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Juniperus indica 

Scope: Global
Language: English
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Taxonomy [top]

Kingdom Phylum Class Order Family
Plantae Tracheophyta Pinopsida Pinales Cupressaceae

Scientific Name: Juniperus indica Bertol.
Infra-specific Taxa Assessed:
Common Name(s):
English Black Juniper, Wallich's Juniper
Taxonomic Source(s): Farjon, A. 2010. A Handbook of the World's Conifers. Koninklijke Brill, Leiden.

Assessment Information [top]

Red List Category & Criteria: Least Concern ver 3.1
Year Published: 2013
Date Assessed: 2011-01-25
Assessor(s): Farjon, A.
Reviewer(s): Thomas, P. & Adams, R
Justification:
This species has a large range and is locally common in at least parts of its distribution. As there are no known threats it is assessed as Least Concern. The variety caespitosa, a decumbent high altitude form of Juniperus indica, has been recently recognized in the Monograph of Cupressaceae and Sciadopitys (Farjon 2005), and is likewise classed as Least Concern. It is probably common and widespread in the dry, north-draining high valleys of the Himalayas.
Previously published Red List assessments:

Geographic Range [top]

Range Description:Himalaya, E into high mountains of China. Bhutan; China: W Sichuan, S Xizang  [Tibet], NW Yunnan; India: Himachal Pradesh, Uttar Pradesh, Kashmir; Nepal; N Pakistan; Sikkim.
Countries occurrence:
Native:
Bhutan; China (Sichuan, Tibet [or Xizang], Yunnan); India (Himachal Pradesh, Sikkim, Uttar Pradesh); Nepal; Pakistan
Additional data:
Estimated area of occupancy (AOO) - km2:7400
Lower elevation limit (metres):3600
Upper elevation limit (metres):4800
Range Map:Click here to open the map viewer and explore range.

Population [top]

Population:Locally common in at least parts of its range. Some subpopulations in Nepal may be in decline due to harvesting for incense.
Current Population Trend:Stable
Additional data:
Continuing decline of mature individuals:No
Population severely fragmented:No

Habitat and Ecology [top]

Habitat and Ecology:From upper montane coniferous forest and woodland in pure stands, or with e.g. Abies, Pinus, Cupressus torulosa, or in Betula utilis subalpine woodland, to alpine heath and grassland and into the bare moraines and scree of the niveous zone. The altitudinal range is from 3,600 m to 4,800 m a.s.l. As an understorey shrub or tree in coniferous forest it is often accompanied by J. squamata, Rhododendron spp., Rosa, and Cotoneaster. Above the tree line it can form juniper-rhododendron thickets, grow in Kobresia-Stipa turf with dwarfed alpine shrubs (e.g. Rhododendron, Salix, Juniperus squamata), or occur scattered on moraines and consolidated scree slopes of granite or gneiss or other metamorphic acidic rock, at the highest altitudes exclusively on S-facing slopes. The climate is high montane to alpine with a pronounced monsoon phase delivering heavy precipitation (much as snow) from May to October.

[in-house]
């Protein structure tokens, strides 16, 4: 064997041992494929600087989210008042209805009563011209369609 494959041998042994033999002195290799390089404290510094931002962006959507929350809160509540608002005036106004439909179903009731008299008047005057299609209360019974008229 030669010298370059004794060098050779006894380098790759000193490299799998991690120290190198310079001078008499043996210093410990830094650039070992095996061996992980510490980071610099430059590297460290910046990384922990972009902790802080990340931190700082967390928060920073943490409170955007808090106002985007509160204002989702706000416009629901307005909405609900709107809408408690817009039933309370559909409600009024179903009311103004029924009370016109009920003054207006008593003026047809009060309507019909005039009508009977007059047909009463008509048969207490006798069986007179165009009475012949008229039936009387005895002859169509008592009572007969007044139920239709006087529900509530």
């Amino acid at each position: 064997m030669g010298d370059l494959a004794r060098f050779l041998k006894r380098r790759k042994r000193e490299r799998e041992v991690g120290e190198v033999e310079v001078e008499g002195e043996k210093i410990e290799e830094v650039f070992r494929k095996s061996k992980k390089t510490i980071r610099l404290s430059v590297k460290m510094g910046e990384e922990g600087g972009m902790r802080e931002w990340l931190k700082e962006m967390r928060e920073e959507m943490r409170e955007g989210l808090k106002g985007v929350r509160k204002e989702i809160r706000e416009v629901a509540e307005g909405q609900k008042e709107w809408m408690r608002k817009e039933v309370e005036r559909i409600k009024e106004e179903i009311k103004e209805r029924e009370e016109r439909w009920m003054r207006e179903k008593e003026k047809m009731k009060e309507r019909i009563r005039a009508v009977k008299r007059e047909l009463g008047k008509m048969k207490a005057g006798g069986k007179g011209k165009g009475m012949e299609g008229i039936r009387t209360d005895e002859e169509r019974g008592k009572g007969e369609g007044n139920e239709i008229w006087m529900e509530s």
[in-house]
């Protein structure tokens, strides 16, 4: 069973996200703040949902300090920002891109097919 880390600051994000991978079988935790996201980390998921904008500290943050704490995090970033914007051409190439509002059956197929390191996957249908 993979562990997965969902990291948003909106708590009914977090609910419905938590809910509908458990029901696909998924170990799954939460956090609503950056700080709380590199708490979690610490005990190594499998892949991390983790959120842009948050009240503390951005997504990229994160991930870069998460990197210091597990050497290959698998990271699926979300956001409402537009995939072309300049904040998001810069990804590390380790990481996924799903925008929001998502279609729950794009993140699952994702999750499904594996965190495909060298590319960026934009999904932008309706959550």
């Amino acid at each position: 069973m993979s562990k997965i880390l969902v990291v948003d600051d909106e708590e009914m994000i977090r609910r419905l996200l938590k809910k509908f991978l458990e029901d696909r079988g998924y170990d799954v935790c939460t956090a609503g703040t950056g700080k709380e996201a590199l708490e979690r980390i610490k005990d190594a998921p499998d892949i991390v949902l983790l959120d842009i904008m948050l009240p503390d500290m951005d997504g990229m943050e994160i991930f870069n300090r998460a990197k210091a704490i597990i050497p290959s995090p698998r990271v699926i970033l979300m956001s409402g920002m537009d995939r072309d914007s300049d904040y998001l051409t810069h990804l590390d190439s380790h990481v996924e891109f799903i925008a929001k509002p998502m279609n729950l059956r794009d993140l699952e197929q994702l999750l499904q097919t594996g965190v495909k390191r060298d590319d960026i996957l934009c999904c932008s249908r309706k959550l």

The variety caespitosa is a decumbent high altitude shrub. It occurs in dry valleys on south-facing slopes in open scrubland, on screes, in pioneer forest on river terraces; sometimes also on northwest slopes. Elevation (from GIS): 2,805 to 4,703 m; (from herbarium specimens): 3,600 to 4,800 m. The variety indica is an erect shrub or small tree and tends to occur at lower altitudes.
Systems:Terrestrial
Continuing decline in area, extent and/or quality of habitat:No
Generation Length (years):30

Use and Trade [top]

Use and Trade: Black Juniper is probably rare in cultivation under either J. wallichiana or J. pseudosabina; the first being a synonym of J. indica and the latter a closely related species from Central Asia. The recently discovered variety J. indica var. caespitosa is a decumbent form suitable as ground cover in rock gardens, but not yet in cultivation. The growth habit of J. indica var. indica is erect, but varies from shrub to small tree. Both forms are commendable for horticulture, but slow growing. In the Himalayas, where Black Juniper is common and widespread, its wood is used for fuel and branches and foliage are burned as incense in Buddhist temples.

Threats [top]

Major Threat(s): No range wide threats are known although overgrazing may be a problem in some areas. In Nepal subpopulations are fragmented and exploited for incense and firewood. This also occurs in other parts of its range but the impact is uncertain.

Conservation Actions [top]

Conservation Actions: Occurs in some protected areas: Sagarmatha National Park and Quomolangma, Shey-Phoksundo, Annapurna, Sagarmatha and Jigme Dorji Reserves.

Citation: Farjon, A. 2013. Juniperus indica. The IUCN Red List of Threatened Species 2013: e.T42238A2965473. . Downloaded on 15 October 2018.
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